DECC finalizes early CfDs, Drax challenges subsidy change

By Erin Voegele | April 23, 2014

The U.K. Department of Energy and Climate Change has announced it is offering investment contracts to eight renewable energy project, including three biomass projects. While the government originally said it would award the contracts to two Drax generating units, it has now cut support to one. Drax is challenging the decision.

On April 23, the DECC published its Final Investment Decision (FID) Enabling for Renewables process. According to the DECC, the investment contracts, or early Contracts for Difference (CfD), that have now been awarded set out the contractual terms on which projects will benefit from financial support. They are based on the strike prices published on Dec. 4

The selected projects include the biomass conversion of Drax Unit #1, a 645 MW facility in Selby, North Yorkshire; the biomass conversion of Lynemouth Power Ltd., a 420 MW facility in Ashington, Northumberland; and the development of the 299 MW Teesside project by MGT Power Ltd., a proposed dedicated biomass facility with combined-heat-and-power (CHP). In addition, investment contracts have been awarded for five offshore wind projects.

Last year, the DECC announced that the government had sent out draft investment contracts to a total of 16 renewable energy projects that had progressed to the next stage of the FID Enabling for Renewables process. In mid-December, the DECC announced that only 10 of those projects had been found to be provisionally affordable under the budget caps released earlier that month. The original list of 16 included six qualifying biomass projects, including the Teesside plant, the Lynemouth conversion, the conversion of two Drax units (Drax Unit #1 and Drax Unit #3), and the conversion of three units at Eggborough Power Ltd.

Conversion of the three Eggborough units was cut from the list when the DECC reduced the project pool to 10 provisionally affordable projects in December. Following that announcement, several members of the U.K. parliament advocated for the DECC to reverse its decision, arguing that a lack of government support is likely to prevent the facility’s planned biomass conversion from moving forward. Trade unions have also spoken out, asking the DECC to reverse its decision and arguing that the U.K. government is favoring carbon capture and storage over renewable energy.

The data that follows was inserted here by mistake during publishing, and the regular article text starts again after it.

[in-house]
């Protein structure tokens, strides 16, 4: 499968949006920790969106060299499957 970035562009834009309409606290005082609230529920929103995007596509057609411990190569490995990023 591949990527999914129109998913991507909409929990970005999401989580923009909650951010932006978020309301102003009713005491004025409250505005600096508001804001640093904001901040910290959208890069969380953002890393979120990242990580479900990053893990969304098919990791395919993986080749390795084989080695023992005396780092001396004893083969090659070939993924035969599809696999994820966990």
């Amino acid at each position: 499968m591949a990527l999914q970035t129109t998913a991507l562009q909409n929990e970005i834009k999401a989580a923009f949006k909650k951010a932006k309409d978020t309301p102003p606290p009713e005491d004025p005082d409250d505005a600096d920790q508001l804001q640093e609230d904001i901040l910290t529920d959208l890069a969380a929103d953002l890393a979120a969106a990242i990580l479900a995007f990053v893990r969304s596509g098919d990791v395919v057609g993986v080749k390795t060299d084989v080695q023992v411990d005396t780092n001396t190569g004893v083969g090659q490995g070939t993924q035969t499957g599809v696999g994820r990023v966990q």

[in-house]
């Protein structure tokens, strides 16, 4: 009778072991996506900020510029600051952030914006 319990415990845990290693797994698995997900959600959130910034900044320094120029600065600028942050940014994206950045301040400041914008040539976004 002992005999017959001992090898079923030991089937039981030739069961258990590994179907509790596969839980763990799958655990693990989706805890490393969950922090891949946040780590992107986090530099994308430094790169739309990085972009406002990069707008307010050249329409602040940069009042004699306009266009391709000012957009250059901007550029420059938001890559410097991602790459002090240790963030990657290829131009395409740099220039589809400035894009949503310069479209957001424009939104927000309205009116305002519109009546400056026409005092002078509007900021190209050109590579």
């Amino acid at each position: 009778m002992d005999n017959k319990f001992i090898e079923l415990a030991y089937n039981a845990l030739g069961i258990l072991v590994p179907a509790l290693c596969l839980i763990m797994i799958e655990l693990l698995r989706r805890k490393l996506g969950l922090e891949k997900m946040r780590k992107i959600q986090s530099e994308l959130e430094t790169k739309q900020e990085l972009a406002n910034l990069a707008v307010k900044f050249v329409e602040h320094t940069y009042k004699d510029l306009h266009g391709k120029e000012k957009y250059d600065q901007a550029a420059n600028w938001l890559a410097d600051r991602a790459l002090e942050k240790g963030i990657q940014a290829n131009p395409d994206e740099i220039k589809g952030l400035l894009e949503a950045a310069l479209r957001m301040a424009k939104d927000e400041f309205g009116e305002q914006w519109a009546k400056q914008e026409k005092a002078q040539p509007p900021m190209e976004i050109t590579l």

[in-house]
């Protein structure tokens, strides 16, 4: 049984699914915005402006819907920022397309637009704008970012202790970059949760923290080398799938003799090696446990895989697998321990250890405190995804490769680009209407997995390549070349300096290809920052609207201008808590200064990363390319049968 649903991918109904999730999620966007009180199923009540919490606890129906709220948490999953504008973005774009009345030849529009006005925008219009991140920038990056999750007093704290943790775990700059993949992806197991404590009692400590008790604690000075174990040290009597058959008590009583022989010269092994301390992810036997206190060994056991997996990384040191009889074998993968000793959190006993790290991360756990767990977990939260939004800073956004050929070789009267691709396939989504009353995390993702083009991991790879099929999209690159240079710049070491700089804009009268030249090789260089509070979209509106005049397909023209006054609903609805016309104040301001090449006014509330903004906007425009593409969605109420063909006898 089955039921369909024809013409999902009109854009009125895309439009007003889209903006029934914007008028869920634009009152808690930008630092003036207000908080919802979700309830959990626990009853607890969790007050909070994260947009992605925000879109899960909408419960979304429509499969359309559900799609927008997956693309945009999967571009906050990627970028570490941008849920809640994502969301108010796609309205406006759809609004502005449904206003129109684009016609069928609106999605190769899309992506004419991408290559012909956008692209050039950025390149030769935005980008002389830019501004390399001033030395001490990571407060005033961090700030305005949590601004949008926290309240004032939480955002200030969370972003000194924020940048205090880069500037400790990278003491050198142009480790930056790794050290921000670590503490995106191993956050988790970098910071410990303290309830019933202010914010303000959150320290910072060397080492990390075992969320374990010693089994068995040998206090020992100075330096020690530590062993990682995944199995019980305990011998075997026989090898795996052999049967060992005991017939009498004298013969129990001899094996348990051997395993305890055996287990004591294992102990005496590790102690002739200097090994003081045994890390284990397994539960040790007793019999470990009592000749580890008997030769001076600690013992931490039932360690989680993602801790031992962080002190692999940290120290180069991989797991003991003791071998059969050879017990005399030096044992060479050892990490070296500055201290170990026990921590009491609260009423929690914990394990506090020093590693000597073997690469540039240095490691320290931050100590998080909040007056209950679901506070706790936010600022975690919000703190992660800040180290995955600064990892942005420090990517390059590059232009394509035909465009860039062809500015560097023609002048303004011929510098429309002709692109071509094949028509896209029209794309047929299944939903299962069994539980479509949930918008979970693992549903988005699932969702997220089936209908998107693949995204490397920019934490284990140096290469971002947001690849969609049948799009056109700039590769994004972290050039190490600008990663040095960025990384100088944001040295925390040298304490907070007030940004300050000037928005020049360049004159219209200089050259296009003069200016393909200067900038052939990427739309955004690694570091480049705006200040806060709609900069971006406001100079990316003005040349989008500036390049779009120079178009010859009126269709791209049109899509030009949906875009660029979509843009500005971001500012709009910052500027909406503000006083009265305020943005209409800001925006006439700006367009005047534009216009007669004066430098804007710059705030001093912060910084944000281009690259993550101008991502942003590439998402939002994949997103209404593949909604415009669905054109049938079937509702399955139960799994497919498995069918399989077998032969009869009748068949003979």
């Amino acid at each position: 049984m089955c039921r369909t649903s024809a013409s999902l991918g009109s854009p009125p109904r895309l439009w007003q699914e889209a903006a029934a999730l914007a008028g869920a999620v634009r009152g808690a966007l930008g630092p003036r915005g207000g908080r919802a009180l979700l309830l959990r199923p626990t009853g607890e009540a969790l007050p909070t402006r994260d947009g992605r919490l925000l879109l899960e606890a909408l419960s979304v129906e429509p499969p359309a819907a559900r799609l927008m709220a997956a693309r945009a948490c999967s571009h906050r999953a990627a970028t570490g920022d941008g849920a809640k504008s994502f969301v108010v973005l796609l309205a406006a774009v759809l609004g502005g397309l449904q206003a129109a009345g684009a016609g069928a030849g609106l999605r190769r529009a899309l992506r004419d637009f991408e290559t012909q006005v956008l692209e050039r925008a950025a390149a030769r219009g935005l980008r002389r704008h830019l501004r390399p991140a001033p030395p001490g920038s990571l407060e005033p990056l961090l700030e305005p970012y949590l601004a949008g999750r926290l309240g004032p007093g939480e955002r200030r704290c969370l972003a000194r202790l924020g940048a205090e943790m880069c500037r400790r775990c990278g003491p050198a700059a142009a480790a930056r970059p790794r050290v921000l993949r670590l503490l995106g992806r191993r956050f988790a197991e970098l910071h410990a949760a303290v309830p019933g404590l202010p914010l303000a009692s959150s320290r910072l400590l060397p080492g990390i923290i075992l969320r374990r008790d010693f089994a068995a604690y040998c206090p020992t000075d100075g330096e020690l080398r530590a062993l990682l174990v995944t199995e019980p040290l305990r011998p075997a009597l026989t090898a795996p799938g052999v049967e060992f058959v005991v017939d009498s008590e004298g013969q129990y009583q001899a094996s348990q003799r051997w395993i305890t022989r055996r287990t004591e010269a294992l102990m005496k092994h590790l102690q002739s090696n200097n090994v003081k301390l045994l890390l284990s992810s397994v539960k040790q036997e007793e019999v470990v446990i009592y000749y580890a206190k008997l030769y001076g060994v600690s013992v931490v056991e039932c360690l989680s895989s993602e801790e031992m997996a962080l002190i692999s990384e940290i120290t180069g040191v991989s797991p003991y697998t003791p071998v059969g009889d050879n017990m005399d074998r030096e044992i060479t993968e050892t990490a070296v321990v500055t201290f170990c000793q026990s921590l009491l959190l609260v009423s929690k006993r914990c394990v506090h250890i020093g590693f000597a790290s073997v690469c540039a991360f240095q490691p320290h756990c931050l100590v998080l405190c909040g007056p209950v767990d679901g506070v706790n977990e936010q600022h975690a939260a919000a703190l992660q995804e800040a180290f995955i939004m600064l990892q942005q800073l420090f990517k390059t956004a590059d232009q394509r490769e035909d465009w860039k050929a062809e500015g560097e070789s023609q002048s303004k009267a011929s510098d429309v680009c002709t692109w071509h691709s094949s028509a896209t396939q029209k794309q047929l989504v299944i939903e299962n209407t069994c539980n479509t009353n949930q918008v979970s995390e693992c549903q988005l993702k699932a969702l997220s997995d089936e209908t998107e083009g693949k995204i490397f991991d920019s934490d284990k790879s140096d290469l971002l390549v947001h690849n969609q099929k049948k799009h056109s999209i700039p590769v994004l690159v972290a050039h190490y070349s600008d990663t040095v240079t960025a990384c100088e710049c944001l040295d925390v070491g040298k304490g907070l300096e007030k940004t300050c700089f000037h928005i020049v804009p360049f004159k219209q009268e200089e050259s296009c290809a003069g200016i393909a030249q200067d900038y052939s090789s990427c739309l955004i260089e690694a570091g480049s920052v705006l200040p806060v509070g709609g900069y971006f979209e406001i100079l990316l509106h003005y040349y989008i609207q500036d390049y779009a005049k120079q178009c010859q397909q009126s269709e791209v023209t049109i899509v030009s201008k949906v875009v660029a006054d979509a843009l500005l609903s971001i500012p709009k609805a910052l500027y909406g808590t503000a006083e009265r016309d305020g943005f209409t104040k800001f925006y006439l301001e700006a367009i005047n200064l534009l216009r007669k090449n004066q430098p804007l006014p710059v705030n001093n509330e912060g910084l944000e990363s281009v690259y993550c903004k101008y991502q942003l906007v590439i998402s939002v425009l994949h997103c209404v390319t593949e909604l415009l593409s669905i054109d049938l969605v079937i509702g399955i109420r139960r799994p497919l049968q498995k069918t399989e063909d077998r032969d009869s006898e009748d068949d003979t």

The DECC’s latest announcement has further altered that list of projects, including the elimination of the Drax Unit #3 conversion.

In a statement, the DECC explained that the eight selected projects have been awarded contracts under the FID Enabling for Renewables process, allocating the first CfDs that are being introduced through the Electricity Market Reform program. Under CfDs, generators and developers receive a fixed strike price for the electricity they produce for 15 years. According to strike price information published by the DECC in December, the strike price for biomass conversion projects is £105 per MWh ($176.20 per MWh), while the strike price for dedicated biomass with CHP is £125 per MWh.

The DECC also noted that the contracts are supported by the new legislative framework introduced through the Energy Act of 2013. Additional CfDs are expected to be made available later this year and the U.K. government intends to publish additional details on the allocation process alongside its response to the January consultation on competitive allocation of CfDs soon.

Drax Group plc has announced its intent to legally challenge the DECC’s decision.

In a regulatory filing, Drax Chairman Charles Berry, said “We don't understand the basis for the decision as nothing has changed as far as our plans are concerned between December and now. External legal advice confirms that we've a good case for challenging this decision in the courts. Accordingly, proceedings have commenced.”

Berry also noted that while his company is clearly disappointed in the DECC’s news, it firmly believes that the early CfD provides a mechanism that will bring forward the delivery of substantial renewable power. He added that Drax must now fully evaluate the options left open to it. “One thing that we are certain of, however, is that our strategy to become a predominantly biomass-fuelled generator through converting initially three of our six generating units remain unchanged,” he said.

In a separate regulatory filing, Drax noted that support for the conversion of its Unit #3 is currently available under the existing Renewables Obligation regime. In addition, the company noted support may also be available under the enduring CfD mechanism.

In a statement, Drax Chief Executive Dorothy Thompson also stressed that the company remains fully committed to transforming its operations into a predominantly biomass fueled generator, including the conversion of three of its six units. A fourth unit may also be converted to biomass.

"Sustainable biomass provides a very reliable, flexible and cost effective renewable power source for the UK consumer.  The performance of our first converted unit, which was converted last year to burn sustainable biomass in place of coal, continues to be strong,” Thompson said.